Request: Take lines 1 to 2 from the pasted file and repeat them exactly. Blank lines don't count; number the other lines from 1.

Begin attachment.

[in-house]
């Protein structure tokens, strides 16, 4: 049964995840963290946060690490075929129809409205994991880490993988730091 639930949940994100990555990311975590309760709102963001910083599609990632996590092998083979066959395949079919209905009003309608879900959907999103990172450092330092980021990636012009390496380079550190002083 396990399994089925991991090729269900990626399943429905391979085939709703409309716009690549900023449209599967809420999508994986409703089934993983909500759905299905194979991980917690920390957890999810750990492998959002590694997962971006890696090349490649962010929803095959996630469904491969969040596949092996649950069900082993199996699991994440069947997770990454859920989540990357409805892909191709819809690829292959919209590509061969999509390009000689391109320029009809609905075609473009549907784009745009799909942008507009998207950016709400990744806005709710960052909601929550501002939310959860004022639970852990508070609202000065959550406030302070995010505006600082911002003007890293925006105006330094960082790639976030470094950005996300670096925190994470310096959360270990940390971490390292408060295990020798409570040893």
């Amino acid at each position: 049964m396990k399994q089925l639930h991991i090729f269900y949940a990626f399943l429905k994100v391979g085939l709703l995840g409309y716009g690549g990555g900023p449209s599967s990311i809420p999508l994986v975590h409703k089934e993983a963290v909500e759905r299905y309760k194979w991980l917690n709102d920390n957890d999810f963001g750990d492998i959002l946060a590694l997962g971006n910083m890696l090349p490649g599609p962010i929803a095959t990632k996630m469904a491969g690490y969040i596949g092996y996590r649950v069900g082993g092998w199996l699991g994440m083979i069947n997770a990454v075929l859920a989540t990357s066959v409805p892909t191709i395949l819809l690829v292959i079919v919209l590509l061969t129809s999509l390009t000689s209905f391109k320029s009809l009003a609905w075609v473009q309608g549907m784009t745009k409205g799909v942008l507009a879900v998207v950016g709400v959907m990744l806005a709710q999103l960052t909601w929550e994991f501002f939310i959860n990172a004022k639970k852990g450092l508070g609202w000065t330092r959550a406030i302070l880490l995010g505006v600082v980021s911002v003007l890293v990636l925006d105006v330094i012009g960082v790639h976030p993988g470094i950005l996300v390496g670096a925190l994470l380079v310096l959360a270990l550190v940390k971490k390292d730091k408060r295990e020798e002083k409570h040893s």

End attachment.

[in-house]
């Protein structure tokens, strides 16, 4: 049964995840963290946060690490075929129809409205994991880490993988730091 639930949940994100990555990311975590309760709102963001910083599609990632996590092998083979066959395949079919209905009003309608879900959907999103990172450092330092980021990636012009390496380079550190002083 396990399994089925991991090729269900990626399943429905391979085939709703409309716009690549900023449209599967809420999508994986409703089934993983909500759905299905194979991980917690920390957890999810750990492998959002590694997962971006890696090349490649962010929803095959996630469904491969969040596949092996649950069900082993199996699991994440069947997770990454859920989540990357409805892909191709819809690829292959919209590509061969999509390009000689391109320029009809609905075609473009549907784009745009799909942008507009998207950016709400990744806005709710960052909601929550501002939310959860004022639970852990508070609202000065959550406030302070995010505006600082911002003007890293925006105006330094960082790639976030470094950005996300670096925190994470310096959360270990940390971490390292408060295990020798409570040893």